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article image17 Indigenous People Killed in Colombia

By Bob Ewing     Feb 10, 2009 in World
The UN Refugee Agency is calling for a thorough investigation into the reported murders last week of 17 Awá indigenous people in a remote area of south-western Colombia.
The UN Refugee Agency (UNHCR) is calling for a thorough investigation into the reported murders last week of 17 Awá indigenous people in a remote area of south-western Colombia.
The agency strongly urges all parties involved to respect international humanitarian law and ask the Colombian government to fulfil its obligations to protect civilians and take special measures for the preservation of indigenous people.
According to initial reports from provincial and local authorities, state, the victims include two women and a child and were killed last week on Awá collective territory in the Colombian region of Nariño. The rest of the population is now extremely frightened amid increasing concerns over a mass displacement of people in the days to come.
The remote area is located along the Telembi River between the villages of Ricaurte and Barbacoas and is extremely difficult to reach. In some areas, there are many landmines. According to first reports, which are not yet possible to fully verify, the 17 indigenous people were murdered in a retaliatory attack carried out by an irregular armed group against the civilian population following the arrival of the Colombian armed forces.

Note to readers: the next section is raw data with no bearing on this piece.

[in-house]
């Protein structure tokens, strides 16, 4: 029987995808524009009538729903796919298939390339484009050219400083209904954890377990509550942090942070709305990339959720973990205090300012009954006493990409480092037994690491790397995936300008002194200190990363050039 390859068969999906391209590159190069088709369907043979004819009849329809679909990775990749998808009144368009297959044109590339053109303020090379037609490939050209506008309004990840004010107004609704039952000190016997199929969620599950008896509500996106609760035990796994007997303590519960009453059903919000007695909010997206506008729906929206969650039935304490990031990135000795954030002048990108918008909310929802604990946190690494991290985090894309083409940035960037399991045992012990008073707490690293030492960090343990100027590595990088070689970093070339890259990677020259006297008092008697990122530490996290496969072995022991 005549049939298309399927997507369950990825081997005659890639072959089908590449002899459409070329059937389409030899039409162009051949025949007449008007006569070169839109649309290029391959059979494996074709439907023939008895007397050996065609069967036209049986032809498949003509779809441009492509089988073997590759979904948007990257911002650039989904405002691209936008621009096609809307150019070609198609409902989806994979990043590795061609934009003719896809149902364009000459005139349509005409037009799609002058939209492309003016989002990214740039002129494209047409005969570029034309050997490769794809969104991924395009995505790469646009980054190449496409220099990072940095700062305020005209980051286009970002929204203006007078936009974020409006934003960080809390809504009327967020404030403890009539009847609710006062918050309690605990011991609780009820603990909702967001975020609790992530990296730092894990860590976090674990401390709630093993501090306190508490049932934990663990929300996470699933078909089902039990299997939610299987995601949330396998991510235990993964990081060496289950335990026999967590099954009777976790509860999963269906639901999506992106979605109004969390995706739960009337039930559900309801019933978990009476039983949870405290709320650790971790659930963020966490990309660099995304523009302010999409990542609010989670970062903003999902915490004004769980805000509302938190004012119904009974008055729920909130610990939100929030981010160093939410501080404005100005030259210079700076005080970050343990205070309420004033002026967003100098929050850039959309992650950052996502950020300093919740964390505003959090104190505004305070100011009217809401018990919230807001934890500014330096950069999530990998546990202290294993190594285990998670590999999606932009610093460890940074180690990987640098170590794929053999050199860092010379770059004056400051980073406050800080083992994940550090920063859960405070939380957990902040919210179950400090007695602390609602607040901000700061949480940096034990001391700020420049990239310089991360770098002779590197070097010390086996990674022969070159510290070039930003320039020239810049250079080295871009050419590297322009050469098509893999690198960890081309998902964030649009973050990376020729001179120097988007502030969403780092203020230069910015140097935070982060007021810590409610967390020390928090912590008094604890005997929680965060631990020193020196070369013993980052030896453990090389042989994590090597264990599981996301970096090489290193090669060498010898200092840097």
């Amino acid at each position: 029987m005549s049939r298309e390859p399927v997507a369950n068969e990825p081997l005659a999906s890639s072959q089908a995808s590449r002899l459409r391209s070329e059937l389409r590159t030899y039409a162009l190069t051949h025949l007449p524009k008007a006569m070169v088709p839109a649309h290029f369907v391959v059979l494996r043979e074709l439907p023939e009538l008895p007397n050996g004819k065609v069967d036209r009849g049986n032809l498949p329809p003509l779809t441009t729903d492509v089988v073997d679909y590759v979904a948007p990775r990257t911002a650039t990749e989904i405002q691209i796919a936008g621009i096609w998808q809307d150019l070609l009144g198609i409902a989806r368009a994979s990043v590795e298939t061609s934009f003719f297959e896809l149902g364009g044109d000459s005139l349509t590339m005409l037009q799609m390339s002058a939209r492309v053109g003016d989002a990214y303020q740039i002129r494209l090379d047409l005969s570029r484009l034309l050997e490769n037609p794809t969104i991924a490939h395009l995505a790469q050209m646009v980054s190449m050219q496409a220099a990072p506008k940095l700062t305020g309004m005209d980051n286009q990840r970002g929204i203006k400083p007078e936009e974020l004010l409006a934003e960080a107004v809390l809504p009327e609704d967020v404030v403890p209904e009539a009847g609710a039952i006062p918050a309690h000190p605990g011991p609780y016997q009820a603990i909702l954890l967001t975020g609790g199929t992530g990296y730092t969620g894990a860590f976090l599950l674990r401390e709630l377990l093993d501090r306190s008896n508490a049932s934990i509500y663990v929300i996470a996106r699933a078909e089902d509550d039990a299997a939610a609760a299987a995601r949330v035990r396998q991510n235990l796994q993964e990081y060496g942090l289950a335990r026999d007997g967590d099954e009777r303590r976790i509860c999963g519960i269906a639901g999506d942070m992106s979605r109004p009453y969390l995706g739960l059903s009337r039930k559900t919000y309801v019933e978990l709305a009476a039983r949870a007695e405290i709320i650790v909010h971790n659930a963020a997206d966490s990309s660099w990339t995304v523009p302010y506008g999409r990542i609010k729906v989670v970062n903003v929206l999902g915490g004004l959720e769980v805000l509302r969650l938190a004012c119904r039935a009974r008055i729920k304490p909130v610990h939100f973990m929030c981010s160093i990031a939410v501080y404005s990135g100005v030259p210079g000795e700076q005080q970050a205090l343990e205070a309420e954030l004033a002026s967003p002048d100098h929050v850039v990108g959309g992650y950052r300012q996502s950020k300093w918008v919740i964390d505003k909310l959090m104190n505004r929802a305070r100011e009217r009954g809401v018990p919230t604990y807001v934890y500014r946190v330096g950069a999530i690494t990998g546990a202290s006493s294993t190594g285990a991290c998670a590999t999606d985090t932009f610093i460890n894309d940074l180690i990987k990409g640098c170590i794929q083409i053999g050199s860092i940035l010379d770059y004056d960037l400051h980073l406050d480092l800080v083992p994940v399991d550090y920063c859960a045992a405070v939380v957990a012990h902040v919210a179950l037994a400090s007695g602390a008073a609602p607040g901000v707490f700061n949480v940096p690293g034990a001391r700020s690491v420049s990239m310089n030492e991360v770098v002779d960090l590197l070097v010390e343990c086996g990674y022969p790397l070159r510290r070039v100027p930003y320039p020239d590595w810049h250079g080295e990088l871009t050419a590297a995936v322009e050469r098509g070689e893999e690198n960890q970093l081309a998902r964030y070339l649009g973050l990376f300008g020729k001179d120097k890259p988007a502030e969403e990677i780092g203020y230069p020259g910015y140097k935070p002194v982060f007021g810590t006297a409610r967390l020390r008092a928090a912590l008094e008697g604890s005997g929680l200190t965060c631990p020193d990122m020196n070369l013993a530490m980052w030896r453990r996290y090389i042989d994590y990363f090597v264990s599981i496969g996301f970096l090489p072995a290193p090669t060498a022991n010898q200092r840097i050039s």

The UNHCR field office in Narino has been working closely with the Awa people, who like many Colombian indigenous groups have been struggling for years to keep out of the country's internal conflict. The Awa in this part of Narino live on protected collective territory, but this has not stopped armed groups from entering their lands. As a result, they have been subjected to severe rights violations, including constant pressure and persecution, repeated murders and forced displacement.
The Awa people have repeatedly been forced to flee their ancestral lands over the past few years. Some have crossed the border to take refuge in neighbouring Ecuador. The use of land mines by irregular armed groups on their territory is another source of terror and forced displacement.
UNHCR calls for an urgent and independent inquiry into the reported incident and for quick and effective prevention measures as outlined in a series of early warnings repeatedly issued by Colombia's Ombudsman Office for the Nariño region.
With 21,000 people, the Awá are the largest indigenous group in Nariño, a department that suffers some of the worst violence and forced displacement in Colombia. For the past two years, Nariño produced more than 10 per cent of all cases of new forced displacement in the country. More than 300,000 people were displaced in Colombia in 2007 and preliminary 2008 figures show a similar trend, bringing the total number of registered internally displaced people to more than 2.8 million.
The Awa people are one of 87 different indigenous groups in Colombia. More than a third of these groups are at risk of extinction, largely as a result of armed conflict and forced displacement. Their survival depends greatly on being able to remain on their ancestral territories and maintaining their close links to the land. The Colombian Constitution recognizes them as people with special rights and specific protection needs.
More about Indigenous people, Colombia, Displacement
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